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The Grampians Peaks Trail Stage 2 is 165 kilometres of hiking track winding past a snow-capped mountain through lush fern gullies and everything in between.
Unlike most architectural projects that respond to one setting, here the architects, Noxon Giffen, worked closely with landscape architects and the lead consultants, McGregor Coxall, to create a series of responses over the many kilometres of track featuring 11 different sites that would cater for the 12 overnight stops (with the township of Halls Gap being at the midway point).
The huts are evocative of a Japanese teahouse, with sliding doors and translucent polycarbonate walls.Credit:Shannon McGrath 
The project was commissioned by Parks Victoria.
The Grampians, referred to as Gariwerd by the traditional owners of the land, the Jadawadjali and Djab Wurrung peoples, called for a series of ‘simple, robust, raw and enduring structures’, with many of the materials having to be brought in by helicopter due to the difficult and inaccessible terrain.
Addressing the brief but going considerably further in their responses earned Noxon Giffen and McGregor Coxall top accolades at this year’s Victorian architecture awards – namely the Regional Medal and the Victorian Architecture Medal.
“For this project we needed a deep understanding of each site and its microclimate, together with the unique vegetation across the entire trail, as much as the wind, the sun, the geology and key views,” says landscape architect, Nick Griffin, associate director of McGregor Coxall.
Given each site on the trail is unique, the idea of creating a mould replicated for the 11 sites was never going to be on the drawing board.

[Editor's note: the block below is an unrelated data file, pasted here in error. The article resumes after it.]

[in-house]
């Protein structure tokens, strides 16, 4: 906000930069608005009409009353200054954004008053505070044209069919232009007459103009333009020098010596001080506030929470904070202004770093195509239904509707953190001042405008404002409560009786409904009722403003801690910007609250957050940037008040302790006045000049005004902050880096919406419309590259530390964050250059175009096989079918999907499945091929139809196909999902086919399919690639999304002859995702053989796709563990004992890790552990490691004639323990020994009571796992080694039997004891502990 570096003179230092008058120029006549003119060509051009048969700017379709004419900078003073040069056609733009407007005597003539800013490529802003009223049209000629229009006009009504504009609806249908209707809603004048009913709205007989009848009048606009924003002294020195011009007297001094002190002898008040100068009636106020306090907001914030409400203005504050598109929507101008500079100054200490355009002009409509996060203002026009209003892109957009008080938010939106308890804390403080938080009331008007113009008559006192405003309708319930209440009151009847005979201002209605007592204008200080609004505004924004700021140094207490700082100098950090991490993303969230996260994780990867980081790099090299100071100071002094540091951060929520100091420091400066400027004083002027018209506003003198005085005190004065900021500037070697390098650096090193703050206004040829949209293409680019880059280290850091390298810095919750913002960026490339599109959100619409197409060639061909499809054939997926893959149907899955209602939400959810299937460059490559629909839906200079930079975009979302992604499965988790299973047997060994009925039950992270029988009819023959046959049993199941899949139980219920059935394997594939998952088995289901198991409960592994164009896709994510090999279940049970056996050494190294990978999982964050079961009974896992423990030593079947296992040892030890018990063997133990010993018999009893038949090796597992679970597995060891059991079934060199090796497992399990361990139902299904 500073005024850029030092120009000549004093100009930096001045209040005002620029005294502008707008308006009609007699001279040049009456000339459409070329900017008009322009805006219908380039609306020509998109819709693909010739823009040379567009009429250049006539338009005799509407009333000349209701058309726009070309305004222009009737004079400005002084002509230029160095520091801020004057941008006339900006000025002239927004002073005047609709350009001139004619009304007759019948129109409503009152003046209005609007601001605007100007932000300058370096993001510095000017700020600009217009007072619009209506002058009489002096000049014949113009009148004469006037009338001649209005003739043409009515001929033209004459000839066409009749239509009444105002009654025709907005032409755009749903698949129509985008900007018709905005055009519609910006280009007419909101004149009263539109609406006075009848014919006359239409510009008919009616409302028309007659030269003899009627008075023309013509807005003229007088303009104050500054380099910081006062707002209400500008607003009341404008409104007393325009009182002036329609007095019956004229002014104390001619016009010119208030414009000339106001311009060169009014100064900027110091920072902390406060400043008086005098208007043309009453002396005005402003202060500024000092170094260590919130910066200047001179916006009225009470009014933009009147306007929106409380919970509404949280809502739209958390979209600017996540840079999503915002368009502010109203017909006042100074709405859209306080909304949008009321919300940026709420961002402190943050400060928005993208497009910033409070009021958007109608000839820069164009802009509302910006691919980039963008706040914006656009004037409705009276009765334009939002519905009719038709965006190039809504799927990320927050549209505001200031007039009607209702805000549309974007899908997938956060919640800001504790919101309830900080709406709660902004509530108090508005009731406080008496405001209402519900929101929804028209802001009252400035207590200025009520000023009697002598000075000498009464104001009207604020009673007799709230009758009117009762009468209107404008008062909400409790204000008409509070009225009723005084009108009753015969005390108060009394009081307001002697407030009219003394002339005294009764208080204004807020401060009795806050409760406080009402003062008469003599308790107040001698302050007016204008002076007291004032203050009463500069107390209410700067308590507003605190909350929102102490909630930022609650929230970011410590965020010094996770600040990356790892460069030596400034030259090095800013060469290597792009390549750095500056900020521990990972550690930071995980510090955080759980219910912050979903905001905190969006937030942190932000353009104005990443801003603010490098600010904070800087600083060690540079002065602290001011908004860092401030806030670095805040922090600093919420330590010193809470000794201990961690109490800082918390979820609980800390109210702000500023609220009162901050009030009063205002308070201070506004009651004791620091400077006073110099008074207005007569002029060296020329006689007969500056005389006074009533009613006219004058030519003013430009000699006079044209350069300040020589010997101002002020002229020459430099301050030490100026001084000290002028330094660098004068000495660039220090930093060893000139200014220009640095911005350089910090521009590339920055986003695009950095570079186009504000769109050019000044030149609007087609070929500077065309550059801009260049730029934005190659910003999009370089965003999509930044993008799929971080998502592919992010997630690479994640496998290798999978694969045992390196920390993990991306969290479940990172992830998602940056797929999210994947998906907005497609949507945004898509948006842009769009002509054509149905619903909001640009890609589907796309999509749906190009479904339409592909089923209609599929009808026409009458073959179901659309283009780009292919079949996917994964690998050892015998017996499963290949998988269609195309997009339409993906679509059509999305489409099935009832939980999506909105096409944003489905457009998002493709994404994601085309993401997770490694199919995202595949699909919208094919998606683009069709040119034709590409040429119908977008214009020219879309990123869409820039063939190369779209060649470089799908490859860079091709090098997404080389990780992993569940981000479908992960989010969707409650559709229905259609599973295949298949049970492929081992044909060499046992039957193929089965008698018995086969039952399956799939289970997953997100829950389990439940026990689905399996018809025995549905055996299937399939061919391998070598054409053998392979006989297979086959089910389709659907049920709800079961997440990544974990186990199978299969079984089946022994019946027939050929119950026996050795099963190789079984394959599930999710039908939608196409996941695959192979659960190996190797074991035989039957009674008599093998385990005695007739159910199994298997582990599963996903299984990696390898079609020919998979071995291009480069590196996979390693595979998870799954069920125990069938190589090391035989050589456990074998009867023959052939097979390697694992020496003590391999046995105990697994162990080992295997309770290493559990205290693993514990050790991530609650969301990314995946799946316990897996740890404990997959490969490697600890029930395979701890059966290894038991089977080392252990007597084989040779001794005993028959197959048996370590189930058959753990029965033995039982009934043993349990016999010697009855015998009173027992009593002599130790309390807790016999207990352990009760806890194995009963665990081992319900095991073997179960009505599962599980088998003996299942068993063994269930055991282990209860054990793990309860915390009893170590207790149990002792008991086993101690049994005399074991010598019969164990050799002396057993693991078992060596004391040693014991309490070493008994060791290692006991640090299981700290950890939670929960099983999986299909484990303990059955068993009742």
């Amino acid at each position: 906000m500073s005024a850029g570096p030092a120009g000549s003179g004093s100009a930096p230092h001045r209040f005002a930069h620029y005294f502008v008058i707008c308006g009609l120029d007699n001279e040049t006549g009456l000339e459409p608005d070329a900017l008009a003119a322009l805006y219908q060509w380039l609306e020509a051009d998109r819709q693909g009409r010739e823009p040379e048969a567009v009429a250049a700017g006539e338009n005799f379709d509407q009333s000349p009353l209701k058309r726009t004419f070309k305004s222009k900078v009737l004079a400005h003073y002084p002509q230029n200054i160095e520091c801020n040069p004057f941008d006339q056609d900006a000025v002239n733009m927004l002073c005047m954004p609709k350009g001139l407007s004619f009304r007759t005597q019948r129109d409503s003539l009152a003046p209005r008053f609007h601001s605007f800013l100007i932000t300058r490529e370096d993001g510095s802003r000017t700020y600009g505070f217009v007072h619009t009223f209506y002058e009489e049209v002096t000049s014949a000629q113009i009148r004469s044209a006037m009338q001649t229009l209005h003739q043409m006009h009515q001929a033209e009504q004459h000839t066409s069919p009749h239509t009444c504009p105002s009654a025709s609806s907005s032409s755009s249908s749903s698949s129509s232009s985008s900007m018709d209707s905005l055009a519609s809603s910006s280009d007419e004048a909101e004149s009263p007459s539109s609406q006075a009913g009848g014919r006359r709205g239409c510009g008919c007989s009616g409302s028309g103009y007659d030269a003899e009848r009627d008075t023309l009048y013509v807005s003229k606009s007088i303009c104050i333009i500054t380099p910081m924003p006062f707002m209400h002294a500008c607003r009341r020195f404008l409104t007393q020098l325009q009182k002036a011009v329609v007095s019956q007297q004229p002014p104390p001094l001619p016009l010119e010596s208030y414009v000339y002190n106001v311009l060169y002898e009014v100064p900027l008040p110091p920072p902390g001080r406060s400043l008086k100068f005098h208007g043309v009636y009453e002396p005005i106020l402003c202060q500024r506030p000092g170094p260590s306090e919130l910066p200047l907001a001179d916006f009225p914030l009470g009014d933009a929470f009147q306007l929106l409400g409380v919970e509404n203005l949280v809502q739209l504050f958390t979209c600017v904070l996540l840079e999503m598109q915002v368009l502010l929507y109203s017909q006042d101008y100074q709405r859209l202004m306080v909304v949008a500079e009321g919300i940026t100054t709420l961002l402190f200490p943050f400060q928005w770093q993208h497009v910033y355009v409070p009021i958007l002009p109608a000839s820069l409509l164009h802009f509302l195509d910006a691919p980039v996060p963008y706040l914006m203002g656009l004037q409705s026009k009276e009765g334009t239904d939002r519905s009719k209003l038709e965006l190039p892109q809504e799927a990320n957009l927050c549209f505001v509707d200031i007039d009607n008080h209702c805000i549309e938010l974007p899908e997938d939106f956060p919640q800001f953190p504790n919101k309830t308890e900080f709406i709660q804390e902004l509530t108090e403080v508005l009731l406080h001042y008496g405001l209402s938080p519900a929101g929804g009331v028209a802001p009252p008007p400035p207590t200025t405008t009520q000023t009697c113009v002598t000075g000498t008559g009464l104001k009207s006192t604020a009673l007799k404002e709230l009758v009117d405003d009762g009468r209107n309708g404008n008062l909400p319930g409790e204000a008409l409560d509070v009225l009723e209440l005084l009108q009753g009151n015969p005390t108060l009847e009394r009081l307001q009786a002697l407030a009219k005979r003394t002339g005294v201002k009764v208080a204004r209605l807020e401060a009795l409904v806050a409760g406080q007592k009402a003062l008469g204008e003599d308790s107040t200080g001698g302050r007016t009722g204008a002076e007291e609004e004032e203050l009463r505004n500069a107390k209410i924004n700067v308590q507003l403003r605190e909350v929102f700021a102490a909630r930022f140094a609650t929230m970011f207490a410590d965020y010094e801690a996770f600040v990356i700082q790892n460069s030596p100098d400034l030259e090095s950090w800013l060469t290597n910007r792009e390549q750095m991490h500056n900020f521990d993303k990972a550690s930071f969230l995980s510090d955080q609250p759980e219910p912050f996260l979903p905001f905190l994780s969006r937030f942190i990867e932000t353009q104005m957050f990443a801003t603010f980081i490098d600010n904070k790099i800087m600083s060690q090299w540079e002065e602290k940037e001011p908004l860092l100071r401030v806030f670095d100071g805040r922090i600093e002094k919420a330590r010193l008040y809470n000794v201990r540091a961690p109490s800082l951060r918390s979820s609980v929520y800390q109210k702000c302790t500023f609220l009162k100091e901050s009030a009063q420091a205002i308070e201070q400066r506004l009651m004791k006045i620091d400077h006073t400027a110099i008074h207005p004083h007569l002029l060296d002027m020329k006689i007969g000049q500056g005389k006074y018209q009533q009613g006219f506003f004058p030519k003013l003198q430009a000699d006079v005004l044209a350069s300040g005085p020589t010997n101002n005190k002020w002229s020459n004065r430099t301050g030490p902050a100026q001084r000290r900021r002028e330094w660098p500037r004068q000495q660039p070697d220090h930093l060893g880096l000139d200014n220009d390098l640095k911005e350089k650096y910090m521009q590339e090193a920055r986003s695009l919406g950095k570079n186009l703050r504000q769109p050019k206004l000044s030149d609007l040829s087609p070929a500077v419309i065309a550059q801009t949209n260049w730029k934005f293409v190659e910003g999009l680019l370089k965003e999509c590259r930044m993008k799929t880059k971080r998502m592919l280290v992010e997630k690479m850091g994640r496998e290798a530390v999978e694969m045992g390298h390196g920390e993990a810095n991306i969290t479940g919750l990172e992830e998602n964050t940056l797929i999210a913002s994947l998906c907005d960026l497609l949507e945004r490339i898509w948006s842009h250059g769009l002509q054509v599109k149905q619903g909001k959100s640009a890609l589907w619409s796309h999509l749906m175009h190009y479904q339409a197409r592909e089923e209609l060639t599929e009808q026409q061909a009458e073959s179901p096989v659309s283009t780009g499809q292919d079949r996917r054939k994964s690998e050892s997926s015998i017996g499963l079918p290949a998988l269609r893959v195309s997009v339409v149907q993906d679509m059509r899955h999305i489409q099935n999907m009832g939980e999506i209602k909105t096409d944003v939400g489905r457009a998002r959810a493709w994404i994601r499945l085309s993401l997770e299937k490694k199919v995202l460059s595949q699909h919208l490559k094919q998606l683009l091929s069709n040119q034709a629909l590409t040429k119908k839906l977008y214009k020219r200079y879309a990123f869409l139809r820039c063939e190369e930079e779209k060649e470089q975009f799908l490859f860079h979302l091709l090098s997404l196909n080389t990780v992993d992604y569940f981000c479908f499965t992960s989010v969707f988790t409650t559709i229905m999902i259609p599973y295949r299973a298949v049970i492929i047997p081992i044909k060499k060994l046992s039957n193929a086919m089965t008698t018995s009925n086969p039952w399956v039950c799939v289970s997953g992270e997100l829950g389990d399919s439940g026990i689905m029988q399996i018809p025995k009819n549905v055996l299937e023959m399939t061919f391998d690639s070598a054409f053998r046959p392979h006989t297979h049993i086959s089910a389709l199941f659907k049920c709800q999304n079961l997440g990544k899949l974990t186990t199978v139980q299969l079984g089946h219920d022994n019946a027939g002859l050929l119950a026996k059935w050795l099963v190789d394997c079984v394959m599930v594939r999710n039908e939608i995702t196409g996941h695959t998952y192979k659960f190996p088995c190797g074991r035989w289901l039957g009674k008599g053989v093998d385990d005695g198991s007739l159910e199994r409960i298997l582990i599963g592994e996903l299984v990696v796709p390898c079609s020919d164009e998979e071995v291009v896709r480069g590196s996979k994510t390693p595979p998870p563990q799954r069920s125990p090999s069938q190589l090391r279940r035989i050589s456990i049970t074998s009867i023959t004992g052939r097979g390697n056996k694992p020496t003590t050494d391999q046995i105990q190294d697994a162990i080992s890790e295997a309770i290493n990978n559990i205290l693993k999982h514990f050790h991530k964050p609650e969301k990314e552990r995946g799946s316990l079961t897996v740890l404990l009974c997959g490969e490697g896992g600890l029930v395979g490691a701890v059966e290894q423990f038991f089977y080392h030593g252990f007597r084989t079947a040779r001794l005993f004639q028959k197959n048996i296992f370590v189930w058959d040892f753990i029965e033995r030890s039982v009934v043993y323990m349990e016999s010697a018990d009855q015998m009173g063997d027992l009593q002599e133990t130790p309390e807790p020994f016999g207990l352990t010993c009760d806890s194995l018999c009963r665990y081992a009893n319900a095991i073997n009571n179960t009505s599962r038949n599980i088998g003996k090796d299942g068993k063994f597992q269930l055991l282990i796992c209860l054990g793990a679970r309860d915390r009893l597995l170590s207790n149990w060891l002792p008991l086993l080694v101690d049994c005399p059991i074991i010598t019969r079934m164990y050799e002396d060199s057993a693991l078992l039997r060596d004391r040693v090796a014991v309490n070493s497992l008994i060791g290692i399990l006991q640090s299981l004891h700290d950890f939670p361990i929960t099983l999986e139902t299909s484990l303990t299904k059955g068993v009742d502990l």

So, while some of the hiker’s cabins, in particular their raked roof profiles took their inspiration from the shape of the dominant mountain peaks, each ‘capsule’ beautifully responds to each site through the expression of materials – extending from charred timber (found in the forests) to greyed off timbers and oxidised steel, the latter picking up on the rough oxidised sandstone.
Evocative of a Japanese teahouse, with sliding doors and translucent polycarbonate walls, the hiker’s huts are as close to nature as one could hope for.
Filled with a couple of single beds and bunk beds above (each hut accommodates four people), one of the few added furnishings is a simple canvas blind, like a tent flap, that can be drawn across at night.
This project needed a deep understanding of each site and its microclimate.Credit:Shannon McGrath 
“The huts are not dissimilar to tents but you’re not carrying them on your back,” says architect Justin Noxon, director of Noxon Giffen.
Those who do come with tents have the opportunity to erect these on ‘tent pads’ that hover, like the cabins, lightly about the landscape, with a dozen or so pads thoughtfully placed within the two main sites along the trail.
Customised timber chaise lounges are also strategically placed along the Grampians trail, allowing hikers to take a moment’s rest and enjoy the views of Lake Wartook.
The seven different shelters are as finely conceived, allowing hikers to stop along the way, rest and share a meal with friends and family.
Loosely following a crucifix floorplan, these timber huts that accommodate up to 20 people and include a kitchenette, built-in timber seating and outdoor decks either side that further blur the division between indoors and out.
“Parks Victoria wanted a world-class experience, a sense of place rather than simply staying at a generic hotel that could really be in any city in the world,” says Noxon, who was as mindful of delivering low maintenance buildings, given the difficulty required in servicing them in such remote areas.
The team also delivered amenities that were low maintenance and as eloquently conceived.
Made from mild steel and mesh, these amenities, set a few metres away from the huts have hand basins and water tanks that recycle grey water.
With some parts of the trail being 800 metres above sea level, the disparity of climate is considerable – as is the terrain.
It’s not surprising, given the reaction so far, that the number of hikers using this trail is predicted to jump from 8,500 annually to over 35,000 by 2025.
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